The Contribution of Village Health Teams in Enhancing Health Service Delivery: a Case of Kayonza Sub County in Kayunga District, Central Uganda
Author: Biribonwa Alex
Supervisor: Miisa Nanyingi
The major objective of the study was to assess the contribution of Village Health Teams (VHTs) in enhancing health service delivery in Kayonza Sub County, Kayunga District. This was achieved through establishing the functionality of the VHTs in the Sub County, examining the relationship between the VHTs and the health centres and documenting the influence of VHT activities on service delivery in the health centres. According to the MOH (2010), a VHT is a community/village based structure that constitutes a health centre I. However, the available literature indicates that although the VHT strategy is clear on the contribution of VHTs, their actual contribution to service delivery in underserved districts as Kayunga is not documented.
This study was carried out in Kayonza Sub-County, one of the nine Sub Counties in the district. The study employed mixed methods: qualitative methods and but also quantitative methods of data collection. FGDs (for VHTs), interviews (for local leaders and district health team members), self-administered questionnaires (for health workers) and a record review checklist (for review of health centre records) were used to collect data as indicated.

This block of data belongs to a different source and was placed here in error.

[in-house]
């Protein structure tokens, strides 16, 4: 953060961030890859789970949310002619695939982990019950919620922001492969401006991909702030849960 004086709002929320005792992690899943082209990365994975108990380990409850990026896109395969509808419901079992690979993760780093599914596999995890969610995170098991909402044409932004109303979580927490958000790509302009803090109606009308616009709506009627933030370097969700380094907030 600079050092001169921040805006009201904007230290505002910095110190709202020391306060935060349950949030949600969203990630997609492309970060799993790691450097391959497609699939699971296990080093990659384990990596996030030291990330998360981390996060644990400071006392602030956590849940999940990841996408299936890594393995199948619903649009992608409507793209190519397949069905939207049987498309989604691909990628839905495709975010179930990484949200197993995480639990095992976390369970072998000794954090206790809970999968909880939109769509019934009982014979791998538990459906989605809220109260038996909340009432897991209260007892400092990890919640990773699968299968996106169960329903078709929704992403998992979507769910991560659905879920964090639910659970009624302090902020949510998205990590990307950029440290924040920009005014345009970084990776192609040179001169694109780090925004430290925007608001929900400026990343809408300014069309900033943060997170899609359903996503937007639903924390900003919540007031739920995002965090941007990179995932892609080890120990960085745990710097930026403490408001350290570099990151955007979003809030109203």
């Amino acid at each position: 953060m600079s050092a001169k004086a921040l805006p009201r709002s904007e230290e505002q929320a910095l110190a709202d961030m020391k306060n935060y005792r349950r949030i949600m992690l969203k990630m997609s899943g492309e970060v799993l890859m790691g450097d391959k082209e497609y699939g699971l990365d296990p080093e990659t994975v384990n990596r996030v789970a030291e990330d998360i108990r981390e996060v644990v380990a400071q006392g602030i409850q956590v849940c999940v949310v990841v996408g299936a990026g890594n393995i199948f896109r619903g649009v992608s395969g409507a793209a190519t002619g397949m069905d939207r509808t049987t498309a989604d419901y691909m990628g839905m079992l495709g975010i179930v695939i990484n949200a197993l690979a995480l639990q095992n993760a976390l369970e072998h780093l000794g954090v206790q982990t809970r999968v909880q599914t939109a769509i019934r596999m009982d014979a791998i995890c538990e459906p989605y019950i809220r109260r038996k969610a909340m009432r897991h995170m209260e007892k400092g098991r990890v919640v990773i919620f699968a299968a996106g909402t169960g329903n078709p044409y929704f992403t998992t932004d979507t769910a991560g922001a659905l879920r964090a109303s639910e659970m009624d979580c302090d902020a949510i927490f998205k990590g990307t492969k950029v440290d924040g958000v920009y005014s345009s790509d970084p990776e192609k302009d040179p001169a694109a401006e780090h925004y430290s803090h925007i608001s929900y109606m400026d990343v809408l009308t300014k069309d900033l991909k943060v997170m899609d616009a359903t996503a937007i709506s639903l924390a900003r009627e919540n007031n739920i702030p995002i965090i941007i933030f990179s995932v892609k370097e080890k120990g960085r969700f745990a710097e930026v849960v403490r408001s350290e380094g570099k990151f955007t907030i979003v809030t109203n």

It was observed that Kayonza Sub County has an estimated 95% VHT coverage, an indication that almost all the households in the Sub County had access to a VHT. Majority of the VHTs were knowledgeable about their work and functions, however there was very low or no reporting and referral by the VHTs to the health centres. The health centres on the other hand were not carrying out their supervisory role for VHTs and were not conducting quarterly meetings as mandated. Only one HC had conducted all the recommended meetings, one had conducted half and the third none of the expected meetings in the FY preceding the study.
Health workers were generally working well with VHTs and were reported to be delegating non-clinical roles to VHTs like: weighing, sorting files, patient education and recording in cards at the health centres during special clinics such as ANC, immunisation and HIV. VHTs were generally motivated through their recognition by health workers and local leaders when they referred to them as “musawo” (meaning health worker) which gave them a lot of pride. VHTs had improved service delivery in terms of immunisation coverage, health centre deliveries, improved ANC attendance and adherence and treatment outcomes in the HIV and TB clinics.
However, the home based treatment of childhood malaria had not been implemented as planned due to lack of supplies. In addition, a significant section of VHTs thought some health workers were deliberately undermining their work by refusing to prioritise patients they referred to the HCs. There was also lack of supplies, logistics and tools for VHTs to use in their work and they reported to have last received them in 2009 after the initial training. NGOs were found to fill this gap occasionally. The study recommends a revamping and strengthening of the role of health centres in supervising and coordinating VHTs in the Sub Counties through budget support and by ensuring they have the supplies, logistics and reporting tools to provide the VHTs, and conduct refresher trainings.